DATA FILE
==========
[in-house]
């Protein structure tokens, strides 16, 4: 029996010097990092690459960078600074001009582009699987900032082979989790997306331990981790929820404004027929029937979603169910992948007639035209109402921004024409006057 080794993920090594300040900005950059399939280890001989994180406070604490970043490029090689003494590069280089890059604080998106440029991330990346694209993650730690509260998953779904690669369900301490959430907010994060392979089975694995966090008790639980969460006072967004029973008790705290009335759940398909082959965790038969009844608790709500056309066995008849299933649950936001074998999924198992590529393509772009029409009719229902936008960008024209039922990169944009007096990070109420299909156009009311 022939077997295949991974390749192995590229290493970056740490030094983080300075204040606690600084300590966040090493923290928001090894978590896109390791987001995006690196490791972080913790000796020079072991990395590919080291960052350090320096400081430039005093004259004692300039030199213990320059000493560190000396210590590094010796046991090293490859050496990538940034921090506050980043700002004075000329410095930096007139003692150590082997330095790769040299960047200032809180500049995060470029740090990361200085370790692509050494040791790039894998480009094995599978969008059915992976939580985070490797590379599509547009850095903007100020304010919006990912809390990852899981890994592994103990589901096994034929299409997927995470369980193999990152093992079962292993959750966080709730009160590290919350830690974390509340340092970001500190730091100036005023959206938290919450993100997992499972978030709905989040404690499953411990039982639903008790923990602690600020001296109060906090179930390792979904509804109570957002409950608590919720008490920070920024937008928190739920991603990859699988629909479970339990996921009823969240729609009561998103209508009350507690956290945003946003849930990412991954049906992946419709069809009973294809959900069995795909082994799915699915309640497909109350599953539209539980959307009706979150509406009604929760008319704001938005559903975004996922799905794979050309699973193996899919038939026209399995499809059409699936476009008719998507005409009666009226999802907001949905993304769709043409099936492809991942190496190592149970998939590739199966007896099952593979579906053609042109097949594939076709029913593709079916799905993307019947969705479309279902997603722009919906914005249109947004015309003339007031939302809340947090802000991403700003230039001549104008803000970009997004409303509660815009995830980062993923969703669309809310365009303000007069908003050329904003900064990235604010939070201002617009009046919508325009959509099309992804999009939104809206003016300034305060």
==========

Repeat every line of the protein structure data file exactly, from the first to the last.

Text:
[in-house]
């Protein structure tokens, strides 16, 4: 029996010097990092690459960078600074001009582009699987900032082979989790997306331990981790929820404004027929029937979603169910992948007639035209109402921004024409006057 080794993920090594300040900005950059399939280890001989994180406070604490970043490029090689003494590069280089890059604080998106440029991330990346694209993650730690509260998953779904690669369900301490959430907010994060392979089975694995966090008790639980969460006072967004029973008790705290009335759940398909082959965790038969009844608790709500056309066995008849299933649950936001074998999924198992590529393509772009029409009719229902936008960008024209039922990169944009007096990070109420299909156009009311 022939077997295949991974390749192995590229290493970056740490030094983080300075204040606690600084300590966040090493923290928001090894978590896109390791987001995006690196490791972080913790000796020079072991990395590919080291960052350090320096400081430039005093004259004692300039030199213990320059000493560190000396210590590094010796046991090293490859050496990538940034921090506050980043700002004075000329410095930096007139003692150590082997330095790769040299960047200032809180500049995060470029740090990361200085370790692509050494040791790039894998480009094995599978969008059915992976939580985070490797590379599509547009850095903007100020304010919006990912809390990852899981890994592994103990589901096994034929299409997927995470369980193999990152093992079962292993959750966080709730009160590290919350830690974390509340340092970001500190730091100036005023959206938290919450993100997992499972978030709905989040404690499953411990039982639903008790923990602690600020001296109060906090179930390792979904509804109570957002409950608590919720008490920070920024937008928190739920991603990859699988629909479970339990996921009823969240729609009561998103209508009350507690956290945003946003849930990412991954049906992946419709069809009973294809959900069995795909082994799915699915309640497909109350599953539209539980959307009706979150509406009604929760008319704001938005559903975004996922799905794979050309699973193996899919038939026209399995499809059409699936476009008719998507005409009666009226999802907001949905993304769709043409099936492809991942190496190592149970998939590739199966007896099952593979579906053609042109097949594939076709029913593709079916799905993307019947969705479309279902997603722009919906914005249109947004015309003339007031939302809340947090802000991403700003230039001549104008803000970009997004409303509660815009995830980062993923969703669309809310365009303000007069908003050329904003900064990235604010939070201002617009009046919508325009959509099309992804999009939104809206003016300034305060």